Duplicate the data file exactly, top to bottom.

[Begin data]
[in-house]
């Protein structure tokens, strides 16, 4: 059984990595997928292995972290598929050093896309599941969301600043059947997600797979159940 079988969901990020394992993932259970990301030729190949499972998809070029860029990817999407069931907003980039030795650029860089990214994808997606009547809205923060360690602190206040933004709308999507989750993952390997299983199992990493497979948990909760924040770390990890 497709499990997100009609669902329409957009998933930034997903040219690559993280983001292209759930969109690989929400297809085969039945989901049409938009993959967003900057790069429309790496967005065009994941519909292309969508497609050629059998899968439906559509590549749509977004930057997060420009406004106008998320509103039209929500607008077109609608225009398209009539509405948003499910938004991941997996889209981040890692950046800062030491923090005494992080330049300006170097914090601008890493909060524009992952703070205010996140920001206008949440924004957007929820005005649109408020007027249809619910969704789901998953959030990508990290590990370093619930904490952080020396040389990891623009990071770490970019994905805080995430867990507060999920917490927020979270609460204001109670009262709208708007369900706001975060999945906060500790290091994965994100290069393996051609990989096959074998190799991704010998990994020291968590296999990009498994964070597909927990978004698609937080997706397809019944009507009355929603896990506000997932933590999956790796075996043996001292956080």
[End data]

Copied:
[in-house]
């Protein structure tokens, strides 16, 4: 059984990595997928292995972290598929050093896309599941969301600043059947997600797979159940 079988969901990020394992993932259970990301030729190949499972998809070029860029990817999407069931907003980039030795650029860089990214994808997606009547809205923060360690602190206040933004709308999507989750993952390997299983199992990493497979948990909760924040770390990890 497709499990997100009609669902329409957009998933930034997903040219690559993280983001292209759930969109690989929400297809085969039945989901049409938009993959967003900057790069429309790496967005065009994941519909292309969508497609050629059998899968439906559509590549749509977004930057997060420009406004106008998320509103039209929500607008077109609608225009398209009539509405948003499910938004991941997996889209981040890692950046800062030491923090005494992080330049300006170097914090601008890493909060524009992952703070205010996140920001206008949440924004957007929820005005649109408020007027249809619910969704789901998953959030990508990290590990370093619930904490952080020396040389990891623009990071770490970019994905805080995430867990507060999920917490927020979270609460204001109670009262709208708007369900706001975060999945906060500790290091994965994100290069393996051609990989096959074998190799991704010998990994020291968590296999990009498994964070597909927990978004698609937080997706397809019944009507009355929603896990506000997932933590999956790796075996043996001292956080």